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The Rev. Steve Mays

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The Rev. Steve Mays, a former drug addict, gang member and draft dodger who went on to become the longtime pastor of Calvary Chapel South Bay, died unexpectedly Thursday following back surgery.

The church website reported that he died of complications from the operation.

"It's a day of sadness," said the Rev. Don McClure, speaking to a packed crowd during an emotional Thursday night gathering at the church.

McClure, administrator of the Calvary Church Association, told attendees he was on a plane coming home from Guatemala Thursday morning when he saw the news via digital message.

"You're on a plane and you look at that and you can't take it in, you just can't," he said. "I'm still in shock, to tell you the truth."
Mays, 64, a Ranch Palos Verdes resident, had been the pastor of the Gardena church for 34 years
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In a Daily Breeze profile article from Jan. 10, 2010, Mays recalled his troubled past with drugs before his conversion.
"I was pretty lost, I was pretty angry," he said.

Mays said he was constantly strung out on LSD and other drugs, was arrested for mostly petty offenses and tore up his draft papers during the Vietnam War. He said for a time he belonged to a motorcycle gang in Orange County, wielded a gun and was once shot in the leg.

He wound up in a Christian halfway house called the Mansion Messiah and was introduced to Calvary Chapel founder Chuck Smith, considered one of the moving forces behind the so-called Jesus Movement of the 1970s. Mays traveled with Smith, who died a year ago this month at the age of 87, in the early years of the Calvary Chapel ministry. After overseeing several house churches under Smith's training, he was tapped to take over the South Bay congregation, then located in Carson. The church's congregation was dwindling, with about 75 members.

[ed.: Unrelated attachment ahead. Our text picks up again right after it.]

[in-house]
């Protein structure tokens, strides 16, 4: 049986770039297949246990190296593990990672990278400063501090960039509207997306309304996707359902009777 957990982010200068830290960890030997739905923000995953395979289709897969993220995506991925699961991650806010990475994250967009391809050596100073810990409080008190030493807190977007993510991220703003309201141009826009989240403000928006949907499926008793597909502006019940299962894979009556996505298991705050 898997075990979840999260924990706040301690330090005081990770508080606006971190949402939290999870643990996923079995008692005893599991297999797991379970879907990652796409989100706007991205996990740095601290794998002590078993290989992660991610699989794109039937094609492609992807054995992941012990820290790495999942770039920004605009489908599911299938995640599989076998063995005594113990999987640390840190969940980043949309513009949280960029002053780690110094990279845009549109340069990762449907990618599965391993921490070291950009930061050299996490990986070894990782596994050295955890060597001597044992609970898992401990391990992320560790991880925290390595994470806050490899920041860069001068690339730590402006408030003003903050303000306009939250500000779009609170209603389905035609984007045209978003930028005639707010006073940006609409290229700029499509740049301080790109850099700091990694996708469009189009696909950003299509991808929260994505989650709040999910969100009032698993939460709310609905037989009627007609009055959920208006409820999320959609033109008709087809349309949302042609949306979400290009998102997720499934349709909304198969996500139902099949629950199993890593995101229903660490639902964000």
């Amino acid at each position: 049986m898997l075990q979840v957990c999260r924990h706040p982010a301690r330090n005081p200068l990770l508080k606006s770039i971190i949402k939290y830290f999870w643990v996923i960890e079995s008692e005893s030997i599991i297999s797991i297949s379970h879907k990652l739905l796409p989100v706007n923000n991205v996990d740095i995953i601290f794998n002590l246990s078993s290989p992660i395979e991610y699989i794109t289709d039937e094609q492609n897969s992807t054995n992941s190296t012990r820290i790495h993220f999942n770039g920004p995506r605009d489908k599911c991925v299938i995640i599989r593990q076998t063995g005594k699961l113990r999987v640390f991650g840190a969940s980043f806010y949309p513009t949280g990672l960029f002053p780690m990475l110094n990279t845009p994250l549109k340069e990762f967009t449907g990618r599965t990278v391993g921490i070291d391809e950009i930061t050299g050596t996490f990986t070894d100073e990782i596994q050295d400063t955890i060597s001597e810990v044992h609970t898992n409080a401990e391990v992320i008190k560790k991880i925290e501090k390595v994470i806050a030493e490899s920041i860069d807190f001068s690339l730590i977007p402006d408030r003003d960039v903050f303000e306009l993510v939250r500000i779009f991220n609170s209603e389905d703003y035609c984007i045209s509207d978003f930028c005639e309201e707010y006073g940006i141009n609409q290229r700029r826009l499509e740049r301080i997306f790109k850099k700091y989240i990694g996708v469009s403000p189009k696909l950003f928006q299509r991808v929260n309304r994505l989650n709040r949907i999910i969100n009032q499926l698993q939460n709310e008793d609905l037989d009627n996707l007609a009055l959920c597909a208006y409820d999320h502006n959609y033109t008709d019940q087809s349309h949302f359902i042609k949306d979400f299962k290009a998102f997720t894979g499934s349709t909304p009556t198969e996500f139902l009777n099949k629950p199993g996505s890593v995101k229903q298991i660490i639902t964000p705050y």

Today, the church draws an estimated 9,000 attendees to several services throughout the week.

"I've just lost a very dear friend," McClure told the gathering at the church, adding he'd known Mays for more than four decades and calling him the church's "Moses."

The Rev. Greg Laurie, well known for his evangelistic Harvest Crusades that draw tens of thousands of young people to sports stadiums every summer, also spoke at Thursday night's service.

Mays is survived by his wife, Gail, and two adult children.

Arrangements for a memorial service are pending.

Written by Donna Littlejohn, Daily Breeze
Published in Daily Breeze on Oct. 3, 2014
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